The Congressional Research Service said that the U.S. has the largest energy resources of any nation on Earth.
As a result [of our policies, however], we now transfer $400 billion or so every year to foreign governments to create jobs in foreign lands so they can supply us with energy that we could supply ourselves.  And the Alaskan pipeline?  Starved for oil by federal policies, it now runs at less than one-third capacity, which means we import more than $50 billion a year of un-American oil to replace the American oil which used to fuel the West Coast.
American Spectator writes: From confused "peak oil" theorists to confused Congressmen, it's all but impossible to hear a discussion of US energy policy without hearing the left's tired refrain: "The United States currently uses 25% of the world oil production but has only 2% of world reserves." The left uses this misinformation to argue against domestic oil drilling, claiming that with only two percent of the world's reserves, we can't possibly have enough oil in the ground to matter.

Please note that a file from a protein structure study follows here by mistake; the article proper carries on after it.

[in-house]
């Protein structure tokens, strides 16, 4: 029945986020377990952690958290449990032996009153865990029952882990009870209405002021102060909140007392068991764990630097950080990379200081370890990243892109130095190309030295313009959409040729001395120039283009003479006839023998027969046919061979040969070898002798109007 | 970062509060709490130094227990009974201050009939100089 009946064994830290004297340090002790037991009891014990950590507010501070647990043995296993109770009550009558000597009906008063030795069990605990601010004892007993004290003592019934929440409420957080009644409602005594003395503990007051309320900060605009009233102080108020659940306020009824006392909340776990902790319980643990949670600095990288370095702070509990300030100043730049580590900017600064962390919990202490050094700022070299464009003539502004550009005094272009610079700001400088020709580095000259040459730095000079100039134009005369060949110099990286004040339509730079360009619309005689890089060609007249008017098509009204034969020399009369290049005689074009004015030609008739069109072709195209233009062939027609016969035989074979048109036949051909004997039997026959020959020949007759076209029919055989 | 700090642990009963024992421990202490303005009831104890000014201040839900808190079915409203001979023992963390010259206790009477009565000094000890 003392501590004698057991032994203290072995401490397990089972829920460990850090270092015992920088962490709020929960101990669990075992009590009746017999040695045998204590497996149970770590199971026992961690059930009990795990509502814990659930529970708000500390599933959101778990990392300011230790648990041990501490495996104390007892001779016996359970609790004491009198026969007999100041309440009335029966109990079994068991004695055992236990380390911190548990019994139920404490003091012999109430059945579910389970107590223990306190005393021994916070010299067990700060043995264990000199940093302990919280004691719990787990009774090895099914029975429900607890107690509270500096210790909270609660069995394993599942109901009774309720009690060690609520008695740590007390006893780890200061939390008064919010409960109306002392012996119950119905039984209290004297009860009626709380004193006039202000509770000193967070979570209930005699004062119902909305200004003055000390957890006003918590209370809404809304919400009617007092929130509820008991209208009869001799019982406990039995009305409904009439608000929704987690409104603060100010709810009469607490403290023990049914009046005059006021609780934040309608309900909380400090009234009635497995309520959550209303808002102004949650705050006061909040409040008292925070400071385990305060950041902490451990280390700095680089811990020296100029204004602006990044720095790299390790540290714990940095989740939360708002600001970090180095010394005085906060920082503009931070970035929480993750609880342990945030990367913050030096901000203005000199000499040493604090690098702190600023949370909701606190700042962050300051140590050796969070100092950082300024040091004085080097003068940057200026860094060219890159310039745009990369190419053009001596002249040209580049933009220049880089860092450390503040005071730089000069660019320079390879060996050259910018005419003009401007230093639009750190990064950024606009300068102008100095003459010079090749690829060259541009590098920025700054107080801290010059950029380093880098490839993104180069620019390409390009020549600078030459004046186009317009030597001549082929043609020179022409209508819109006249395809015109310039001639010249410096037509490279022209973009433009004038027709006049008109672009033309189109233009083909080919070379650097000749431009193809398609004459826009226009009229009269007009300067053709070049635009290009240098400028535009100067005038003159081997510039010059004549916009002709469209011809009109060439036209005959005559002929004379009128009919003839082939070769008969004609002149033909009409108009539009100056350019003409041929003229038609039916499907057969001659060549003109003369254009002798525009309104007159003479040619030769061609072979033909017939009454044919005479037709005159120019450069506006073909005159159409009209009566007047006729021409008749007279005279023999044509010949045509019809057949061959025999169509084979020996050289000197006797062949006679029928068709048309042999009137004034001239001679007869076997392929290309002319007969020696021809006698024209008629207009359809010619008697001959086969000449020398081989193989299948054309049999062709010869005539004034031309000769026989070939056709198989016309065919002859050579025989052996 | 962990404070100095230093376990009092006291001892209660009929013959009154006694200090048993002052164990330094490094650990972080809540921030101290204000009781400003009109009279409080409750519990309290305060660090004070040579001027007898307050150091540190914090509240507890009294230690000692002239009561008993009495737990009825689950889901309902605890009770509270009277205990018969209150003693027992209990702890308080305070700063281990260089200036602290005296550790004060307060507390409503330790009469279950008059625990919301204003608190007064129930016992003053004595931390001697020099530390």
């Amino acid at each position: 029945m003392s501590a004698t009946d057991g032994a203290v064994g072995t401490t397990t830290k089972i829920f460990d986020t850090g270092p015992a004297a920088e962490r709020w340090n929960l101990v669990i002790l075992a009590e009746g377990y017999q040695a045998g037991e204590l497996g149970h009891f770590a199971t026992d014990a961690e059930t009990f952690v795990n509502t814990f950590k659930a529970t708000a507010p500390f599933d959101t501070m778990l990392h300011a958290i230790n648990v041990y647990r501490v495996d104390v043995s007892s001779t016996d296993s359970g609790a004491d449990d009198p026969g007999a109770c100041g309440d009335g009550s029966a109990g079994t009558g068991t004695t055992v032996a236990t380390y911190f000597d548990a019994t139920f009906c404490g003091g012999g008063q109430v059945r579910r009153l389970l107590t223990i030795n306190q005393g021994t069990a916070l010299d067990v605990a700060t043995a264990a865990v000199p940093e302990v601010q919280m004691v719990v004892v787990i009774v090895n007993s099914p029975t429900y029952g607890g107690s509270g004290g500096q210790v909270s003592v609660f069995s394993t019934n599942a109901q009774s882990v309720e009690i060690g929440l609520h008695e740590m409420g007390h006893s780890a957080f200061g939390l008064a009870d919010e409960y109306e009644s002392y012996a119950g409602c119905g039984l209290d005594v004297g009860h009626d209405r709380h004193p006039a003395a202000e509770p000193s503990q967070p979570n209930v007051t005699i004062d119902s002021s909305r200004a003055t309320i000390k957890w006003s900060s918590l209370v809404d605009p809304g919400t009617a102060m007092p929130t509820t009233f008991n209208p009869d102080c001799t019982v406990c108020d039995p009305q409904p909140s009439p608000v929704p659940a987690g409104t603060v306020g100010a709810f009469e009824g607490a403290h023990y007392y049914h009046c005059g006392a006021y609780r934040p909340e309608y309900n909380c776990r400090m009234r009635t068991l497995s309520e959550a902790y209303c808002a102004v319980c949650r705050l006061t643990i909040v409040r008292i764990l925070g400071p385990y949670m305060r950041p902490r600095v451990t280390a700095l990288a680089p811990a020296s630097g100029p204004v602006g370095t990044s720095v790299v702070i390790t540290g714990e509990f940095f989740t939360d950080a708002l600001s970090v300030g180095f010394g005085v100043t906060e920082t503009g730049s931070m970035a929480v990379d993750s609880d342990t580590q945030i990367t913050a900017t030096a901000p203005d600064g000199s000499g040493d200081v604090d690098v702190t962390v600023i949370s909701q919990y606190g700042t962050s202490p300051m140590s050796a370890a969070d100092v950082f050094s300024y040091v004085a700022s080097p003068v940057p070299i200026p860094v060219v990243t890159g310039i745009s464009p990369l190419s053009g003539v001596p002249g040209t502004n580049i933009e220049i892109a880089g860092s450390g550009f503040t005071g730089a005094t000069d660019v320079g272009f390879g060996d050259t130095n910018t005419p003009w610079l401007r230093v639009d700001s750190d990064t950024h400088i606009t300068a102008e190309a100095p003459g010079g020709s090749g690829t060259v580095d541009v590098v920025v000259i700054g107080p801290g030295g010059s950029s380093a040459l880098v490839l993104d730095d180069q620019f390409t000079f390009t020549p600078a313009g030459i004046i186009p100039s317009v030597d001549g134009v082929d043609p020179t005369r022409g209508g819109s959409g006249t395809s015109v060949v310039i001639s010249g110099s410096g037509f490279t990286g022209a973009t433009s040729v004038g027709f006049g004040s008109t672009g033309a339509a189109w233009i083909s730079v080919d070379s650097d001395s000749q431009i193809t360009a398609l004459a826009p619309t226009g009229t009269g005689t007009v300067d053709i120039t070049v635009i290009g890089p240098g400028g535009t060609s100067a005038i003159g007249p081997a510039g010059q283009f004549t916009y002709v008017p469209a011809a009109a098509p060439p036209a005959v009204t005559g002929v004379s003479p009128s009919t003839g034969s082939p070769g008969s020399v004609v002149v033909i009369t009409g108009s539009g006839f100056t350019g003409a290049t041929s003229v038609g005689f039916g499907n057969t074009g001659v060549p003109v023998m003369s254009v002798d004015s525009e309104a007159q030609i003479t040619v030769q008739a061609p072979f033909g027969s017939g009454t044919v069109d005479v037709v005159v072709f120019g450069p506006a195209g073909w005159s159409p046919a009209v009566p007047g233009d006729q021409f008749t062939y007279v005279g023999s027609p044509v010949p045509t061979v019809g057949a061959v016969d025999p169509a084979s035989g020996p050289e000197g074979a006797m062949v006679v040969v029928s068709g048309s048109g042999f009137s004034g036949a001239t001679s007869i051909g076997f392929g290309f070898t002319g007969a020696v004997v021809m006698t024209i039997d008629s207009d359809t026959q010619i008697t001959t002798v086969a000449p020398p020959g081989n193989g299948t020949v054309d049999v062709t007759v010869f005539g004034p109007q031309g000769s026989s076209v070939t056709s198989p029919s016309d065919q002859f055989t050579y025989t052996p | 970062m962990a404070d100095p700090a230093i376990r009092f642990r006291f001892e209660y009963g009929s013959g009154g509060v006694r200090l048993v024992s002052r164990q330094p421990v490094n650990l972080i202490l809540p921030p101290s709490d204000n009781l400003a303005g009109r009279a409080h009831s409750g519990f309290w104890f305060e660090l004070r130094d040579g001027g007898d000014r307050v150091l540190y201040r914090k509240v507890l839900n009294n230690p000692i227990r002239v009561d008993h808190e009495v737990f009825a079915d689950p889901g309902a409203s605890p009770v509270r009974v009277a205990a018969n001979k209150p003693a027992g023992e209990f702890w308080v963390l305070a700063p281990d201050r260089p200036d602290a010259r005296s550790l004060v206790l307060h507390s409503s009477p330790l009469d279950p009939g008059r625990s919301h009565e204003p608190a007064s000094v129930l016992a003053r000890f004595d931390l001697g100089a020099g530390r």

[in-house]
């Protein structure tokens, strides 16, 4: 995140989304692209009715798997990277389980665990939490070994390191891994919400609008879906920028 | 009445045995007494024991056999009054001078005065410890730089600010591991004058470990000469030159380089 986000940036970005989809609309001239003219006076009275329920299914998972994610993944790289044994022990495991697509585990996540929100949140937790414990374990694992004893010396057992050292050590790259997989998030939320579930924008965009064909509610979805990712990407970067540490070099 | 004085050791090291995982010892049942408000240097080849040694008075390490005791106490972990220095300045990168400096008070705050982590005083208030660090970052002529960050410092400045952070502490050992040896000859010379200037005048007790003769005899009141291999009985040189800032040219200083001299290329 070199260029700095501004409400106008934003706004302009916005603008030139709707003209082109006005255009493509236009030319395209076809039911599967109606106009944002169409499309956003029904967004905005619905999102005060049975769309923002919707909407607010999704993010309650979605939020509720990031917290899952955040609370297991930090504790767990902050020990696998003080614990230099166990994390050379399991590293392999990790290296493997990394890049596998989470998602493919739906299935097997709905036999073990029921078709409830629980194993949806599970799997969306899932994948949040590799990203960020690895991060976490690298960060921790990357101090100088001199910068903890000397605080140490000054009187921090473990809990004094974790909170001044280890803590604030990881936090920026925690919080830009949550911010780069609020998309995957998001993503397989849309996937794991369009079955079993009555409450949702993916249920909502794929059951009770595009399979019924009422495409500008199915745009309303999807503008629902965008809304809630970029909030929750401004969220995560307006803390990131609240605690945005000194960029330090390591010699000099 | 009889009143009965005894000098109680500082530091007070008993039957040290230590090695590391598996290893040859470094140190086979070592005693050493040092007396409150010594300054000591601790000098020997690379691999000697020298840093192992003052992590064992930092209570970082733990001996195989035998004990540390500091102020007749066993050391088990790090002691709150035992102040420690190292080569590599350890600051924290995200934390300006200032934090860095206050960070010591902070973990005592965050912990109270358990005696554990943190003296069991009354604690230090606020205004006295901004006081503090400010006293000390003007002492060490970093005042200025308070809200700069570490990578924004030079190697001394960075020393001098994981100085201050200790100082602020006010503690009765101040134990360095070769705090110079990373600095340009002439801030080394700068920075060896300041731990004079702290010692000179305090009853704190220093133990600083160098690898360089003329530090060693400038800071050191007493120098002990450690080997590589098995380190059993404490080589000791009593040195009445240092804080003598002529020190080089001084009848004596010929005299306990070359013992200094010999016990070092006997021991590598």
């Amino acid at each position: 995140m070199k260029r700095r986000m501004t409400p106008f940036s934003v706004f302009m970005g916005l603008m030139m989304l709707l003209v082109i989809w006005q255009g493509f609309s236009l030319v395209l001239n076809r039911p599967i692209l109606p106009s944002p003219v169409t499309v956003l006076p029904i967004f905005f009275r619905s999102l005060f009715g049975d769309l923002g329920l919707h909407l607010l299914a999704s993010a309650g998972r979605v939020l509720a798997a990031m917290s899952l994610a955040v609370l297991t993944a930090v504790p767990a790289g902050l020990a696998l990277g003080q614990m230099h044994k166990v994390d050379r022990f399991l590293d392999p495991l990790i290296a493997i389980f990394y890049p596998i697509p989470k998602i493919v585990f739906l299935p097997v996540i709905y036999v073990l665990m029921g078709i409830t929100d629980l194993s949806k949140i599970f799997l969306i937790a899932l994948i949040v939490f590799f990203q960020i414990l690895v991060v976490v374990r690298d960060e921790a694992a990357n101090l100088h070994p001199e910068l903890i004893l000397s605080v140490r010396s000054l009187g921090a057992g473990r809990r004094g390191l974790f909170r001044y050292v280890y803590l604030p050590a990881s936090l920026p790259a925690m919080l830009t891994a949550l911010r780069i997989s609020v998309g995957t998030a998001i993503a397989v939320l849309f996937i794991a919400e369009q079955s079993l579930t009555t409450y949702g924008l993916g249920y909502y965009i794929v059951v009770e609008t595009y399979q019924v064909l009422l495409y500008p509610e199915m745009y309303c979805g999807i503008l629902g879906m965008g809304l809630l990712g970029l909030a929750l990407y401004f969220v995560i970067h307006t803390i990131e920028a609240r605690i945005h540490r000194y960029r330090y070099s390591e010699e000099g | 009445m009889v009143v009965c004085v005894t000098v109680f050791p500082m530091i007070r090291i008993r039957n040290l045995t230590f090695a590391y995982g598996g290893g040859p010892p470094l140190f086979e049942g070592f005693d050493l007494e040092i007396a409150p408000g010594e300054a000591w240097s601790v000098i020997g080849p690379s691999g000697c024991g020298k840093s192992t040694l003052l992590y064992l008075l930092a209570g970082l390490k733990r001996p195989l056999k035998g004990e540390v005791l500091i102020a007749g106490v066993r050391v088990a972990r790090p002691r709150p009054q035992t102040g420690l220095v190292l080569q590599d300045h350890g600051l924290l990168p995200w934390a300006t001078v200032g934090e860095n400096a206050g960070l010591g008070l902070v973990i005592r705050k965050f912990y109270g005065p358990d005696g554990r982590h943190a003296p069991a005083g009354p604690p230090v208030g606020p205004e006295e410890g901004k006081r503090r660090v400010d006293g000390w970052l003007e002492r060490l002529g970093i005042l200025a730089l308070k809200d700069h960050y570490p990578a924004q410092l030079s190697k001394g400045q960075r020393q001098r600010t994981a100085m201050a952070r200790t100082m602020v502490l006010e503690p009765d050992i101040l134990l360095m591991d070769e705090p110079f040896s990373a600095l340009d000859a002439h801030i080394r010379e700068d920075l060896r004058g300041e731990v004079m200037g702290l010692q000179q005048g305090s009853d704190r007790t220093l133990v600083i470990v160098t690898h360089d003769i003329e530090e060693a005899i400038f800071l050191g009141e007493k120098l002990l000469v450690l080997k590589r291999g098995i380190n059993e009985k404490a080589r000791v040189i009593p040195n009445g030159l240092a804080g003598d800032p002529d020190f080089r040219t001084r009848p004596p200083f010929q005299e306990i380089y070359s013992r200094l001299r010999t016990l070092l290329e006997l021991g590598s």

Even with the outdated offshore figures, the U.S.'s total technically recoverable oil, including current proved reserves and 10 billion barrels of natural gas liquids, is estimated by our government at 163 billion barrels, eight times the number thrown around by the left.
RedState writes: Harold Brooks, a researcher for the NOAA National Severe Storms Laboratory, is far less undecided. “we see no correlation between global or US national temperature and tornado occurrence,” Brooks said.
He is then asked why so many casualties have occurred from the 2010 tornado season in the US. He attributes this to population density, flimsier housing and plain rotten luck. Brooks explains below.